ABS is more important on motorcycles than it is on cars. If one locks the brakes on a car, at least the car will stay upright and the driver has more time to release the brakes to maintain control. On a motorcycle, if the brakes are locked, the bike is likely to fall over so quickly that the rider will have insufficient time to release the brake.

    I suspect that within a very few years, ABS will be almost universally accepted as a valuable safety feature on motorcycles, with the exceptions of dirt bikes and bikes used for racing.

  • Tom fleming

    The study compared apples to apples: bike make and model A with ABS compared to bike make and model A without ABS. So you can’t say that certain type of bikers are being selected and compared to safer bikers IMO.

  • Mark E.

    I purchased a brand new Harley with anti Lock brake system then after riding couple of thousand miles! Do I like it??? The answer is No!!! Often times it wouldn’t stop.. WTF! Does anyone out there noticed when you hit a pot holes or a bump while Anti-Lock quit working on you as it rolls into netural or becomes a “run away train”??? Seeking a recall or put back the old fashion way!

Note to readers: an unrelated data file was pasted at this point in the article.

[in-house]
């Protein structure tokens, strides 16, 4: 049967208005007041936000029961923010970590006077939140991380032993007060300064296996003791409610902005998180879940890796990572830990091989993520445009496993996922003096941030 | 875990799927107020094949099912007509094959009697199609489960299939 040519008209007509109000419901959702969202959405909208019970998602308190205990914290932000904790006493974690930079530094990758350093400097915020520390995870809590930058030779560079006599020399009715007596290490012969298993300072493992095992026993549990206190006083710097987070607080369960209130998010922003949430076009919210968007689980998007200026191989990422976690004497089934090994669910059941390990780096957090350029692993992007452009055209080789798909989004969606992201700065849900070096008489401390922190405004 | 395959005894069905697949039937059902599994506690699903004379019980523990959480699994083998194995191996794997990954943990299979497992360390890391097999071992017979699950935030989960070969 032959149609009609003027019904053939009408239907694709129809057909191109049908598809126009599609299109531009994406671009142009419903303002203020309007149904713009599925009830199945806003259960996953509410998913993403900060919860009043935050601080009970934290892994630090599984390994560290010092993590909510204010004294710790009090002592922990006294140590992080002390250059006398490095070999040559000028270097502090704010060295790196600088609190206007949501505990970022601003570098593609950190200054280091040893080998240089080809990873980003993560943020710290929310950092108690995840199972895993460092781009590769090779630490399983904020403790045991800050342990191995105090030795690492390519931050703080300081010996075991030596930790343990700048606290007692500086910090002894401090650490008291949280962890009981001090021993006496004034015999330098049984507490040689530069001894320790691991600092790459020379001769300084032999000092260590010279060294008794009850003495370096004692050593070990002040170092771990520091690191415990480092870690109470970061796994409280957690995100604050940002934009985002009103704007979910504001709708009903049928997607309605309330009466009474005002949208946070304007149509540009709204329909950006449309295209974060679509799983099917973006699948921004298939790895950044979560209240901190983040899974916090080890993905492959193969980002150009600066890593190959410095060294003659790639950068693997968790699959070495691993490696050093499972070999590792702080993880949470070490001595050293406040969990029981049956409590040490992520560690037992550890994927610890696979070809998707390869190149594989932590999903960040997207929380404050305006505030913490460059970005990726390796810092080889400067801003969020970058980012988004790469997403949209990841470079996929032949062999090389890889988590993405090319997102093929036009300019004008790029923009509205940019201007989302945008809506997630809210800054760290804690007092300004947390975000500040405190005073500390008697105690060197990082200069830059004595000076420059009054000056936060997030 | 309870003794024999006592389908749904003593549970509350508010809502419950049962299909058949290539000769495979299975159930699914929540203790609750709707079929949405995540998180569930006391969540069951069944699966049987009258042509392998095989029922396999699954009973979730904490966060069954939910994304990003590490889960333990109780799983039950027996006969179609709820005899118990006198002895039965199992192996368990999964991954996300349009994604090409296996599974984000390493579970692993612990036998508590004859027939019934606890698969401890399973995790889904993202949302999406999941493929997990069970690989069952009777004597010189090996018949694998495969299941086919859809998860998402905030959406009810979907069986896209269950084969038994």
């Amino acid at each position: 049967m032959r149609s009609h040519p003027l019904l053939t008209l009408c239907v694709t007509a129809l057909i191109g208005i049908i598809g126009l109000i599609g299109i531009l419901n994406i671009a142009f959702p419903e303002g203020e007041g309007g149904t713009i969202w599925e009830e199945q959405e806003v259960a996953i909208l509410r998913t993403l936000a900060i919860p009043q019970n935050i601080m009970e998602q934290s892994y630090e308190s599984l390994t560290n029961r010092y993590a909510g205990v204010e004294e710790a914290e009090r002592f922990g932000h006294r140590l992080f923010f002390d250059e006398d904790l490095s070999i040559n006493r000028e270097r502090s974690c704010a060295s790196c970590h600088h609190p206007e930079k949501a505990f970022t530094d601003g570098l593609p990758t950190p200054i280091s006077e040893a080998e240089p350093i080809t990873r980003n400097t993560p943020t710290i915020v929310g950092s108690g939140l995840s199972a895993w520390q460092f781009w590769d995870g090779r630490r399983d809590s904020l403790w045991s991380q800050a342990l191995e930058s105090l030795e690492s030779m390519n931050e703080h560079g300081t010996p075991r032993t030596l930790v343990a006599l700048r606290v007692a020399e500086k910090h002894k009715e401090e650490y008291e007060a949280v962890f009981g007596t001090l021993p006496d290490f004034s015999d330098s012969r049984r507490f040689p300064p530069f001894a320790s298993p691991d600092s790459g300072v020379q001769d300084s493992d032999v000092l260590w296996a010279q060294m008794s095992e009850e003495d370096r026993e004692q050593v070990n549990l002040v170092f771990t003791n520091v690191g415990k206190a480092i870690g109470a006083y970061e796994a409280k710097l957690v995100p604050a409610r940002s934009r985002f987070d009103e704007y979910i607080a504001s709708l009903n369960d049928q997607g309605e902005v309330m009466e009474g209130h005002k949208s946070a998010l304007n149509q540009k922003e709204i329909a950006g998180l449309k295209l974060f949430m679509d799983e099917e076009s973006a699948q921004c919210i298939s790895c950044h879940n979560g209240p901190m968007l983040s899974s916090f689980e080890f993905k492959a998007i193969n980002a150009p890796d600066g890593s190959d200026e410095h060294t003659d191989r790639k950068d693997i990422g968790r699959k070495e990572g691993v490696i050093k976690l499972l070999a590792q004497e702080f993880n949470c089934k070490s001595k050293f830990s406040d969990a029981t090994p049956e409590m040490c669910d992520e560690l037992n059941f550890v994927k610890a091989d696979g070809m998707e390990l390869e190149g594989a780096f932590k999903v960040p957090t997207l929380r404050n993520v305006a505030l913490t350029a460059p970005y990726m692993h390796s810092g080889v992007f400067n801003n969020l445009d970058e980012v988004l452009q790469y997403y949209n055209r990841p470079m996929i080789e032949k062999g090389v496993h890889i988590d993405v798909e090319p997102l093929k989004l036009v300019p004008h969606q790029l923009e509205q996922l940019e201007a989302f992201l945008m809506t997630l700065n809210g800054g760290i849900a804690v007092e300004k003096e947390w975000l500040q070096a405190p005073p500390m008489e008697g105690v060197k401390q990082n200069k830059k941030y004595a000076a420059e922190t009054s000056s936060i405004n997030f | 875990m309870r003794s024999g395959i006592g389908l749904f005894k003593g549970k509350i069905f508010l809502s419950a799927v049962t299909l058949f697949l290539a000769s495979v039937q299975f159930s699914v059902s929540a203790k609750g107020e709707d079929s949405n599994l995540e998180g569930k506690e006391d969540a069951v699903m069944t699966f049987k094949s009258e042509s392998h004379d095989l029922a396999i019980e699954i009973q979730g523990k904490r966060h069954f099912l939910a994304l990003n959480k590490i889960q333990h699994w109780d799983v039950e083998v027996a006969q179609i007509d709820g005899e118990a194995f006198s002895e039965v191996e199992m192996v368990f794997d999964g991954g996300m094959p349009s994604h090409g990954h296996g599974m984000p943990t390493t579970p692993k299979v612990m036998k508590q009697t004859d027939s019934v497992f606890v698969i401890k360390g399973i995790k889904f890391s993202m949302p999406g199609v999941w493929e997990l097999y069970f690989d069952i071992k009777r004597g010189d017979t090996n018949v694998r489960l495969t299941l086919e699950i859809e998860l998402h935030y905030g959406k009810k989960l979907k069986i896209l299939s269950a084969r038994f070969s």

• Mike S.

    Wishing I had ABS on my Kawasaki ZRX1100 when I popped over a hill and there were two deer in the road. No, I’m not a testerone addled 18 year old. I’ve been riding for 45 years and, in this situation, I had to apply the brakes full force or hit the deer. I didn’t hit them, but my front wheel locked up and went out from under me. I wasn’t injured badly, but I wouldn’t have gone down if I had ABS. I’ve since sold that bike and although its replacement, a Vulcan 1500 Classic doesn’t have ABS, its single disc front brake won’t lock up the wheel, either. We’ve got to face it, there are emergency situations in which it’s impossible to modulate your grip on the brake lever. 70mph is a walk in the park for most of us, but those of you who haven’t had to panic stop at that speed wouldn’t believe how fast things happen.

  • Mike Mongillo

    I think ABS is a good thing to have for new riders.I know it cost more 1000.00.It might save your life in a panic situation or on a wet road.I find more good than bad with them.Teach the new riders and you may save a life.